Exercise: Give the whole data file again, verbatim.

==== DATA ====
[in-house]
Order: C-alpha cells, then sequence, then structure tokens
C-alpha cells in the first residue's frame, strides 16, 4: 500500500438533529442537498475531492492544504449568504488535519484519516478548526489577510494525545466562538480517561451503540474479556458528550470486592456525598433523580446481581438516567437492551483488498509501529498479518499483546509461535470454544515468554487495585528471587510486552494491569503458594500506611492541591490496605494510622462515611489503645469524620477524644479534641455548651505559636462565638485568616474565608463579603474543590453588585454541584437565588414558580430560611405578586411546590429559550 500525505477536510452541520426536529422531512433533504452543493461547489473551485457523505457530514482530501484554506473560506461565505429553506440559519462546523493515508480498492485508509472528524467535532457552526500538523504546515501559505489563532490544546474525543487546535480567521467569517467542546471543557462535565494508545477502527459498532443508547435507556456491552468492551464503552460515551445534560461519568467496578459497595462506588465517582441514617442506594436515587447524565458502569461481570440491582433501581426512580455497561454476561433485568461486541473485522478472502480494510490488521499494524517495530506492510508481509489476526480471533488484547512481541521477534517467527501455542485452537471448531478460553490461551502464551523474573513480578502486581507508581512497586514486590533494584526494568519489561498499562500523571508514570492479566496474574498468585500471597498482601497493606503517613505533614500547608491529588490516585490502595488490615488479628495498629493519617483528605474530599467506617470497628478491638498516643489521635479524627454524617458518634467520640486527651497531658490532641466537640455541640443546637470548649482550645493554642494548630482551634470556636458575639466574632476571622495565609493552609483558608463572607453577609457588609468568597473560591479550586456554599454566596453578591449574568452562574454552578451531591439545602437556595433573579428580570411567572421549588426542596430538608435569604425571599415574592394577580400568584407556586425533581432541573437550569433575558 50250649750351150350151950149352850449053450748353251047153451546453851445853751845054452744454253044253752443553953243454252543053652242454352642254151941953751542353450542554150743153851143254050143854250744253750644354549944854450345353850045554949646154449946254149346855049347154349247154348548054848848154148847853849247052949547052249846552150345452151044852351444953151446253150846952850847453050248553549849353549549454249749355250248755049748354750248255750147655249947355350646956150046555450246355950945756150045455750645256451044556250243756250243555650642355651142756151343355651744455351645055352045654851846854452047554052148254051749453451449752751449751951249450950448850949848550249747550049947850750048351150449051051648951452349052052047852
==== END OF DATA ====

[in-house]
Order: C-alpha cells, then sequence, then structure tokens
C-alpha cells in the first residue's frame, strides 16, 4: 500500500438533529442537498475531492492544504449568504488535519484519516478548526489577510494525545466562538480517561451503540474479556458528550470486592456525598433523580446481581438516567437492551483488498509501529498479518499483546509461535470454544515468554487495585528471587510486552494491569503458594500506611492541591490496605494510622462515611489503645469524620477524644479534641455548651505559636462565638485568616474565608463579603474543590453588585454541584437565588414558580430560611405578586411546590429559550 500525505477536510452541520426536529422531512433533504452543493461547489473551485457523505457530514482530501484554506473560506461565505429553506440559519462546523493515508480498492485508509472528524467535532457552526500538523504546515501559505489563532490544546474525543487546535480567521467569517467542546471543557462535565494508545477502527459498532443508547435507556456491552468492551464503552460515551445534560461519568467496578459497595462506588465517582441514617442506594436515587447524565458502569461481570440491582433501581426512580455497561454476561433485568461486541473485522478472502480494510490488521499494524517495530506492510508481509489476526480471533488484547512481541521477534517467527501455542485452537471448531478460553490461551502464551523474573513480578502486581507508581512497586514486590533494584526494568519489561498499562500523571508514570492479566496474574498468585500471597498482601497493606503517613505533614500547608491529588490516585490502595488490615488479628495498629493519617483528605474530599467506617470497628478491638498516643489521635479524627454524617458518634467520640486527651497531658490532641466537640455541640443546637470548649482550645493554642494548630482551634470556636458575639466574632476571622495565609493552609483558608463572607453577609457588609468568597473560591479550586456554599454566596453578591449574568452562574454552578451531591439545602437556595433573579428580570411567572421549588426542596430538608435569604425571599415574592394577580400568584407556586425533581432541573437550569433575558 50250649750351150350151950149352850449053450748353251047153451546453851445853751845054452744454253044253752443553953243454252543053652242454352642254151941953751542353450542554150743153851143254050143854250744253750644354549944854450345353850045554949646154449946254149346855049347154349247154348548054848848154148847853849247052949547052249846552150345452151044852351444953151446253150846952850847453050248553549849353549549454249749355250248755049748354750248255750147655249947355350646956150046555450246355950945756150045455750645256451044556250243756250243555650642355651142756151343355651744455351645055352045654851846854452047554052148254051749453451449752751449751951249450950448850949848550249747550049947850750048351150449051051648951452349052052047852